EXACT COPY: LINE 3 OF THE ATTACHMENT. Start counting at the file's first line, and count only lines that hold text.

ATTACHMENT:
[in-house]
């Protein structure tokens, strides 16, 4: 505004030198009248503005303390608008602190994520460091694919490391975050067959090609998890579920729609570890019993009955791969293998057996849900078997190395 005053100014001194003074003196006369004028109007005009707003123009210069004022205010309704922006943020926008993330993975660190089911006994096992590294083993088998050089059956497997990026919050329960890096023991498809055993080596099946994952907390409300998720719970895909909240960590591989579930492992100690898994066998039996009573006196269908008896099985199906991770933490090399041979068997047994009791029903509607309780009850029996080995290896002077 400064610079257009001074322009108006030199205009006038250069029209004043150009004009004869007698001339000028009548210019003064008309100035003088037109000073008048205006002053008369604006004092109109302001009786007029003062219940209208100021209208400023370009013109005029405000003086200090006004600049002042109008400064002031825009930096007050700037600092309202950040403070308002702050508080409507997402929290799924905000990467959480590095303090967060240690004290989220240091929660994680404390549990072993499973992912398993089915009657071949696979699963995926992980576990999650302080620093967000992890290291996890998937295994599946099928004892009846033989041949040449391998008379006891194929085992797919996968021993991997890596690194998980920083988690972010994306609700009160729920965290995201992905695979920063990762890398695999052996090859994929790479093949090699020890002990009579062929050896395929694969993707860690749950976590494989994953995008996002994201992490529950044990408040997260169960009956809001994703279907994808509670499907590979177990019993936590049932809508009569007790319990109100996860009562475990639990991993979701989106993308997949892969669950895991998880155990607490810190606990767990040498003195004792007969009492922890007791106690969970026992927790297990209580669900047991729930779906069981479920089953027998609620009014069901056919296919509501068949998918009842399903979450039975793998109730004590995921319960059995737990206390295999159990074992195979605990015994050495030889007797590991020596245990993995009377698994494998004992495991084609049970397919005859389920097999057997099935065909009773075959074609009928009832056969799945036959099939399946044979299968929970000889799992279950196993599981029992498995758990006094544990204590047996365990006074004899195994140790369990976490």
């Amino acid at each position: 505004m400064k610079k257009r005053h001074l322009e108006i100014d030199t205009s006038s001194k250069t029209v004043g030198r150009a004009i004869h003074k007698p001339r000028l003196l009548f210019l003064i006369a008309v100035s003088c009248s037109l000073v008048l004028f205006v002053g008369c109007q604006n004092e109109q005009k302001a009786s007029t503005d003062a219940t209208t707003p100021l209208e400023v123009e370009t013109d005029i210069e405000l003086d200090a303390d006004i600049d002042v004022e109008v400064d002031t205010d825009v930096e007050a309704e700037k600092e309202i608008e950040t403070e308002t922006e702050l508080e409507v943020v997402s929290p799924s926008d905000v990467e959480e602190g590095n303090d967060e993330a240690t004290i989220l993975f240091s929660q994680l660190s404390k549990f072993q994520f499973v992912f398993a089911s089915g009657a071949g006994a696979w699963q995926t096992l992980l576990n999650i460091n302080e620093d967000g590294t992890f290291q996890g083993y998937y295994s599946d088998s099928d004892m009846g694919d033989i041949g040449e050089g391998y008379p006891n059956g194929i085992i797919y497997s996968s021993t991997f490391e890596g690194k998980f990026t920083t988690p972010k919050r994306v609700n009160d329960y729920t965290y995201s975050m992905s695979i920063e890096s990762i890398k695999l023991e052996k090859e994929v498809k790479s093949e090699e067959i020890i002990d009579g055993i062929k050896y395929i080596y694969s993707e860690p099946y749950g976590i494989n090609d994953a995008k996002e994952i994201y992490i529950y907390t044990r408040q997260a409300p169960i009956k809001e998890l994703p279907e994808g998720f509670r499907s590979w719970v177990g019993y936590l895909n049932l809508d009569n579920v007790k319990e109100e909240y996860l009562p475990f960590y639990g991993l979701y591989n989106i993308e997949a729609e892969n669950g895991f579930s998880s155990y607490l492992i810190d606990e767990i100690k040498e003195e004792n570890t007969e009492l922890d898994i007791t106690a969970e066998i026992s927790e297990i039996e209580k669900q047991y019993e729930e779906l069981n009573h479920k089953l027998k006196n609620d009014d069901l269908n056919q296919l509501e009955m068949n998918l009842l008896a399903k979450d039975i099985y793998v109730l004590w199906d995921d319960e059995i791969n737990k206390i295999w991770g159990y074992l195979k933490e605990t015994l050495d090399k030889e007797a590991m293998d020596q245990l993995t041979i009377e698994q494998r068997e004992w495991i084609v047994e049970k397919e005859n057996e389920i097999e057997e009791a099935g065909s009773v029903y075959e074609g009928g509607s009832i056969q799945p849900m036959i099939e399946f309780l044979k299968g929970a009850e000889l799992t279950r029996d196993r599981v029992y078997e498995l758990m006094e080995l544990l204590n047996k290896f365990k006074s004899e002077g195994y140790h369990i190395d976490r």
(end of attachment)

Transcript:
């Amino acid at each position: 505004m400064k610079k257009r005053h001074l322009e108006i100014d030199t205009s006038s001194k250069t029209v004043g030198r150009a004009i004869h003074k007698p001339r000028l003196l009548f210019l003064i006369a008309v100035s003088c009248s037109l000073v008048l004028f205006v002053g008369c109007q604006n004092e109109q005009k302001a009786s007029t503005d003062a219940t209208t707003p100021l209208e400023v123009e370009t013109d005029i210069e405000l003086d200090a303390d006004i600049d002042v004022e109008v400064d002031t205010d825009v930096e007050a309704e700037k600092e309202i608008e950040t403070e308002t922006e702050l508080e409507v943020v997402s929290p799924s926008d905000v990467e959480e602190g590095n303090d967060e993330a240690t004290i989220l993975f240091s929660q994680l660190s404390k549990f072993q994520f499973v992912f398993a089911s089915g009657a071949g006994a696979w699963q995926t096992l992980l576990n999650i460091n302080e620093d967000g590294t992890f290291q996890g083993y998937y295994s599946d088998s099928d004892m009846g694919d033989i041949g040449e050089g391998y008379p006891n059956g194929i085992i797919y497997s996968s021993t991997f490391e890596g690194k998980f990026t920083t988690p972010k919050r994306v609700n009160d329960y729920t965290y995201s975050m992905s695979i920063e890096s990762i890398k695999l023991e052996k090859e994929v498809k790479s093949e090699e067959i020890i002990d009579g055993i062929k050896y395929i080596y694969s993707e860690p099946y749950g976590i494989n090609d994953a995008k996002e994952i994201y992490i529950y907390t044990r408040q997260a409300p169960i009956k809001e998890l994703p279907e994808g998720f509670r499907s590979w719970v177990g019993y936590l895909n049932l809508d009569n579920v007790k319990e109100e909240y996860l009562p475990f960590y639990g991993l979701y591989n989106i993308e997949a729609e892969n669950g895991f579930s998880s155990y607490l492992i810190d606990e767990i100690k040498e003195e004792n570890t007969e009492l922890d898994i007791t106690a969970e066998i026992s927790e297990i039996e209580k669900q047991y019993e729930e779906l069981n009573h479920k089953l027998k006196n609620d009014d069901l269908n056919q296919l509501e009955m068949n998918l009842l008896a399903k979450d039975i099985y793998v109730l004590w199906d995921d319960e059995i791969n737990k206390i295999w991770g159990y074992l195979k933490e605990t015994l050495d090399k030889e007797a590991m293998d020596q245990l993995t041979i009377e698994q494998r068997e004992w495991i084609v047994e049970k397919e005859n057996e389920i097999e057997e009791a099935g065909s009773v029903y075959e074609g009928g509607s009832i056969q799945p849900m036959i099939e399946f309780l044979k299968g929970a009850e000889l799992t279950r029996d196993r599981v029992y078997e498995l758990m006094e080995l544990l204590n047996k290896f365990k006074s004899e002077g195994y140790h369990i190395d976490r």